According to an interesting story in today's New York Times (here), environmental degradation in China cost that country 3.5% of its gross domestic product (GDP) in 2010 or $230 billion. For the sake of comparison, in a recent article in the American Economic Review (here), Muller, Mendelsohn and Nordhaus estimated gross environmental damage in the US in 2002 at $184 billion, amounting only to 1.7% of US GDP in 2002 (which was approximately $10.6 trillion). Thus, China suffers approximately twice the economic losses to GDP from environmental degradation at the US (admittedly based on a comparison of statistics eight years apart).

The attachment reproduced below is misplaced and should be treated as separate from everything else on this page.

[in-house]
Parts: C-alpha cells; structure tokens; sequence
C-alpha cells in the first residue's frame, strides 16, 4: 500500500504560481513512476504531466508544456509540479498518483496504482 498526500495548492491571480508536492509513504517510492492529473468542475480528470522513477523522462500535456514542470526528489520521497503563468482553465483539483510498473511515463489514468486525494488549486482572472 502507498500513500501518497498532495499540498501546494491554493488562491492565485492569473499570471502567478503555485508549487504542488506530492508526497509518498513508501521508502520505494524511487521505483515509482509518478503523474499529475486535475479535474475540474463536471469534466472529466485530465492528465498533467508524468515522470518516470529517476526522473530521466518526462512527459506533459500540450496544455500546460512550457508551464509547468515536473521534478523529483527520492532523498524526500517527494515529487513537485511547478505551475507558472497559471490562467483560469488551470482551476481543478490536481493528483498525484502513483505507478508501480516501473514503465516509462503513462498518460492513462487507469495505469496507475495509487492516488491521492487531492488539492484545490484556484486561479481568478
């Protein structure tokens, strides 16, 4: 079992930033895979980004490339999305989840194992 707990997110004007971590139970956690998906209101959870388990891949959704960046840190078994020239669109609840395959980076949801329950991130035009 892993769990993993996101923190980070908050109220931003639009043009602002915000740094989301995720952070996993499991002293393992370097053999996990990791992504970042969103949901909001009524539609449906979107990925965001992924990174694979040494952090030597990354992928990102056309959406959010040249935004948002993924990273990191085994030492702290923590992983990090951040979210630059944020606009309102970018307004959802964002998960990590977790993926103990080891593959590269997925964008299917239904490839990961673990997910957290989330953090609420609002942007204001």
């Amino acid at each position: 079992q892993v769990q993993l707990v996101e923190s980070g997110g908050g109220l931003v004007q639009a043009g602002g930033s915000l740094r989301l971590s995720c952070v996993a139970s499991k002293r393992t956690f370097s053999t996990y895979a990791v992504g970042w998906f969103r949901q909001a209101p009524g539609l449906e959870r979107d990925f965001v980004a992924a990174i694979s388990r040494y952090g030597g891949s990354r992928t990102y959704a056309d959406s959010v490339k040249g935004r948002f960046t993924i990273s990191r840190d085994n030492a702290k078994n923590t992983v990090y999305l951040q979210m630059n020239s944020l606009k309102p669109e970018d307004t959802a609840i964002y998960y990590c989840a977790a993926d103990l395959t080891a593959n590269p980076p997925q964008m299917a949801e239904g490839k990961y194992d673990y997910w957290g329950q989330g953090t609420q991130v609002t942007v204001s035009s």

No doubt a big part of the difference is the relative success of the US environmental protection program, which has provided large net economic savings according to both government and independent estimates (see, e.g., here and here). Factors affecting China's ability to control pollution costs likely include the fact that budget constraints on Chinese industry are soft, which means that they have little incentive to reduce emissions, regardless of legal requirements, taxes, or fees, plus the fact that China is still somewhere on the left-hand side of the Environmental Kuznets Curve (see here), where relatively low levels of per capita income are associated with high levels of environmental stress. An important implication of soft budget constraints among Chinese polluters is that whatever funds the Party-government plans to spend to reduce environmental degradation will be mostly wasted in the absence of structural reforms that harden budget constraints and reduce the conflicts of interest the Party-government inevitably faces as environmental regulator of economic enterprises it controls and relies on for production.